Review by automotive.com
The Murano is named after the glass sculpted in the islands near Venice. The glass is known for its beauty as well as for the high-tech methods used in its production. In the Nissan Murano, this duality is most obvious in the styling.
The Murano is designed to blend the look of a car and a truck. The top half of the body is sleek like a car, while the bottom half is bulky like a truck. Overall, the look is much sleeker than tall box-shaped SUVs. At first it looks a bit over the top, but most people quickly get used to it and traditional SUVs start looking boxy and dated by comparison.
Big 18-inch wheels contribute to Murano's muscular styling. Sculpted, vertical-stack projector headlights define the front corners. The windshield and front side windows are tinted green to deflect UV radiation; the rear side windows and backlight are darkly tinted for privacy.
The highly styled rear hatchback is made of reinforced plastic because steel won't bend easily in such a complex shape. The hatch is heavy, however, and the lift point isn't ideally located, so it takes some effort to raise and lower, and this is perhaps our biggest complaint with the Murano.
As its looks suggest, the Murano is an aerodynamic machine. Details in the design help it slip quietly through the air. Airflow-improving devices include an underbody engine cover, front and rear tire deflectors, a rear spoiler, and aerodynamic mirrors. Combined with the low frontal area and roof, these enhancements increase fuel efficiency and limit wind noise at high speeds.
To finish the high-fashion look, Nissan offers 10 exterior colors with four interior hues to mix and match. The colors were chosen carefully to promote a luxury look.
Climbing into the Nissan Murano couldn't be easier. The seating position and steering wheel orientation make it feel more like a car than an SUV. Slide into the driver's seat and you'll notice outward visibility is excellent in all directions. This isn't a small vehicle, though, and you can't see the corners of the fenders, so you'll need to be extra careful when parking. The view rearward, however, is not compromised as much as we had expected by the stylishly thick D-pillars.
The front seats are comfortable and supportive, even for people well over six feet tall. Petite drivers are also able to get comfortable, with optional power-adjustable pedals that help ensure a good driving position without getting too close to the steering wheel where the air bag is housed. The overall interior fit and finish are good. Murano's instrument cluster is garnished with genuine brushed aluminum trim that gives it a younger, sportier look. Wood-tone trim is available in the SL, but the aluminum trim seems more appropriate here. The gauges have a classy grayish background with amber backlighting. Steering wheel audio controls are illuminated.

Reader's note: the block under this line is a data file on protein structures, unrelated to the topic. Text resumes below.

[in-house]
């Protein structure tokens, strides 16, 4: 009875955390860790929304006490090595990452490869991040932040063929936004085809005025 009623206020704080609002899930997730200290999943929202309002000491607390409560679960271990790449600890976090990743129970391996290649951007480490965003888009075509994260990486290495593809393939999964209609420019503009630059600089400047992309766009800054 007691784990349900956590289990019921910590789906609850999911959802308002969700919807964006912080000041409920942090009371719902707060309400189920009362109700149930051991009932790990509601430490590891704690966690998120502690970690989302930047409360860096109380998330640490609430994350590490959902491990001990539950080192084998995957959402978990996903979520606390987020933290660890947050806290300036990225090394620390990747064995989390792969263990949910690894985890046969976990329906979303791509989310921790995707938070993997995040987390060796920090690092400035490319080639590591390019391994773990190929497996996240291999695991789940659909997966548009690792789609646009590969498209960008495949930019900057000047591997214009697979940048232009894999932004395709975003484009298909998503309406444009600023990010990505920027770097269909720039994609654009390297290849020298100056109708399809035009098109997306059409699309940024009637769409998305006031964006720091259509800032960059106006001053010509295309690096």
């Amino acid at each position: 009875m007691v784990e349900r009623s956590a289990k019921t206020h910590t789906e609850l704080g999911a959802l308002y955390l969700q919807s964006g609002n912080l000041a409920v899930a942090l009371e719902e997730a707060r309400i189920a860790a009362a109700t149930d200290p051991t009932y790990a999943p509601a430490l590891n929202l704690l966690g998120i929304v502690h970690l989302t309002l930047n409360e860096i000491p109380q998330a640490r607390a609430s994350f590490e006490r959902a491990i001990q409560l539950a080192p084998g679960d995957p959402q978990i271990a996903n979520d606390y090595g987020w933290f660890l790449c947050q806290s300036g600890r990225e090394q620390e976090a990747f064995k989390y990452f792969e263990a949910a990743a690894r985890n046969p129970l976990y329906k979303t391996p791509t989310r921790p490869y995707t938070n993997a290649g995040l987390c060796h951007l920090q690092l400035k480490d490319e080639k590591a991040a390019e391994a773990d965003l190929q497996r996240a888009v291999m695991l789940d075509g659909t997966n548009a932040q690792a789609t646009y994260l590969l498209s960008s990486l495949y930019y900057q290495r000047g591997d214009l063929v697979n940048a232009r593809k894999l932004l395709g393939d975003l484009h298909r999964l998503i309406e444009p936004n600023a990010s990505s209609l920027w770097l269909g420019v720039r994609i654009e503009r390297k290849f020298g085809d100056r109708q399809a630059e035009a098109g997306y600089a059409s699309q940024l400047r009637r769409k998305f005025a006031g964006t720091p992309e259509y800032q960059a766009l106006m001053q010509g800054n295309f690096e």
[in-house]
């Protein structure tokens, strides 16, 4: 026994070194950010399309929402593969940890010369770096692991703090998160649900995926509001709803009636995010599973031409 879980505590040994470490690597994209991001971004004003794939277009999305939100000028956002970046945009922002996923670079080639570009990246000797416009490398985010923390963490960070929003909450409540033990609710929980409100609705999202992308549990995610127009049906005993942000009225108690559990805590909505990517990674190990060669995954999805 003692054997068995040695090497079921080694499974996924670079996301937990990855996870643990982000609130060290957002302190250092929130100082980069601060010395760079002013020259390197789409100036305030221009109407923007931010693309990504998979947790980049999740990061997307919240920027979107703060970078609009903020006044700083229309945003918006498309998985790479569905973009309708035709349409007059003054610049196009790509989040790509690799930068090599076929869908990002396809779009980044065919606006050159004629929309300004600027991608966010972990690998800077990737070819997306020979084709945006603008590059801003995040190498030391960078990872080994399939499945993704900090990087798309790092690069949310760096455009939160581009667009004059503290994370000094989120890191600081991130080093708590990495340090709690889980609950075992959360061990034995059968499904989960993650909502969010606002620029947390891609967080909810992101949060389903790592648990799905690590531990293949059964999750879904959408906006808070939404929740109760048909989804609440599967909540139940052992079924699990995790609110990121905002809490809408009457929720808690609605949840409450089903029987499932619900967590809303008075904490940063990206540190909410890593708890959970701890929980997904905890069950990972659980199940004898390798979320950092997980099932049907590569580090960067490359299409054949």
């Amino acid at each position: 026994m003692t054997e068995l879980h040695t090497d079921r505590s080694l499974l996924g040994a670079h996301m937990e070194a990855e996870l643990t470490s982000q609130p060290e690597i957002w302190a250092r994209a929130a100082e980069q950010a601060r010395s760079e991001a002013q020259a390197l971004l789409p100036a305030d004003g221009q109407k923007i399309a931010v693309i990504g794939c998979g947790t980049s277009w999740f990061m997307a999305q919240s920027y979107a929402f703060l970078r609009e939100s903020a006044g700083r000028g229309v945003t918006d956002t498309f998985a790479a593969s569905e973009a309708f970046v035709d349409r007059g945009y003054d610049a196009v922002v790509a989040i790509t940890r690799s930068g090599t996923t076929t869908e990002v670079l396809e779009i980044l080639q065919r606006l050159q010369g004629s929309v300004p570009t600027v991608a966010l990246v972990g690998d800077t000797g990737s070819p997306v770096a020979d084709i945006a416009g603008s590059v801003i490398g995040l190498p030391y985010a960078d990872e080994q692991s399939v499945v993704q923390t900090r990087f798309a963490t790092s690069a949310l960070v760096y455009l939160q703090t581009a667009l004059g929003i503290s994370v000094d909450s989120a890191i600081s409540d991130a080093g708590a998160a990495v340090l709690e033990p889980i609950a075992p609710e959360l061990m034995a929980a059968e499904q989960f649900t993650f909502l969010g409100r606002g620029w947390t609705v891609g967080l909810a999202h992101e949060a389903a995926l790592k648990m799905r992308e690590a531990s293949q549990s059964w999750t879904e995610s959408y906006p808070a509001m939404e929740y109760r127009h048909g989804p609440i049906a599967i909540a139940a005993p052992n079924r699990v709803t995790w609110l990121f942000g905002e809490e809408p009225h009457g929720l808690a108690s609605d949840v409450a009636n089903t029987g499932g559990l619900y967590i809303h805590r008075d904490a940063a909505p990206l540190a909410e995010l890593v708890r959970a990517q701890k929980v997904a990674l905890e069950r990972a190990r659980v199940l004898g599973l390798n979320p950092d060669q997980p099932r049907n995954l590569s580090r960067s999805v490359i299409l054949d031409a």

A prominent pod juts from the center of the dash presenting audio and climate controls. A seven-inch color LCD screen enhances usability and access to vehicle information. We aren't in love with the appearance of the pod, but it puts the switches close at hand. The dual-zone, fully automatic climate control is a step above the class, and it features rear air conditioning vents located on the B-pillars, a useful feature for pet owners as well as those who regularly carry rear-seat passengers.
The stereo controls are on the small side, but easy to use once you get the hang of them. The preset buttons, for example, can be programmed to select your favorite stations regardless of whether they are AM or FM; this eliminates the need to press a separate mode button when switching from your favorite FM music station to your favorite AM talk radio station, making life easier and reducing distraction while driving. Controls on the steering wheel allow easy volume adjustments.
Customers can order either XM or Sirius satellite radio as an addition to the Touring package. Though you do have to pay an annual subscription fee, we've found satellite radio to be a nice feature to have in a car, allowing us to listen to 24 hour news stations, such as Fox News and CNN, as well as every imaginable type of music, comedy, and sports; and there's no need to ever switch stations should you decide to drive from, say, Atlanta to Seattle.
The optional navigation system works well and includes a nifty three-dimensional birds-eye view that's sometimes more fun to follow than the flat map.